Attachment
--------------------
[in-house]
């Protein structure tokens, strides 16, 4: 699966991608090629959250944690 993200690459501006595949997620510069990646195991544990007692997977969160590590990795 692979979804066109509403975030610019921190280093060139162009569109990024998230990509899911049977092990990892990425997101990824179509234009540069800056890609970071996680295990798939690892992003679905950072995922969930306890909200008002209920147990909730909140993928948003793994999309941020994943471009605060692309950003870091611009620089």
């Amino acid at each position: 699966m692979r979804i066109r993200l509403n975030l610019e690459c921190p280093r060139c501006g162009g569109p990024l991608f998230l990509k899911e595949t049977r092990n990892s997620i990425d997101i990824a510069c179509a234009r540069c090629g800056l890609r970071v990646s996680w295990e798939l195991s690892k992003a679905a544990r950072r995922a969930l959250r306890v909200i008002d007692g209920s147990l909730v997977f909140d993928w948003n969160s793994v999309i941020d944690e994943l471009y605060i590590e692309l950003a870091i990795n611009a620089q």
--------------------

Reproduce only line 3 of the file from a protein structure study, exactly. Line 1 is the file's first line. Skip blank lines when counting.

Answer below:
């Amino acid at each position: 699966m692979r979804i066109r993200l509403n975030l610019e690459c921190p280093r060139c501006g162009g569109p990024l991608f998230l990509k899911e595949t049977r092990n990892s997620i990425d997101i990824a510069c179509a234009r540069c090629g800056l890609r970071v990646s996680w295990e798939l195991s690892k992003a679905a544990r950072r995922a969930l959250r306890v909200i008002d007692g209920s147990l909730v997977f909140d993928w948003n969160s793994v999309i941020d944690e994943l471009y605060i590590e692309l950003a870091i990795n611009a620089q």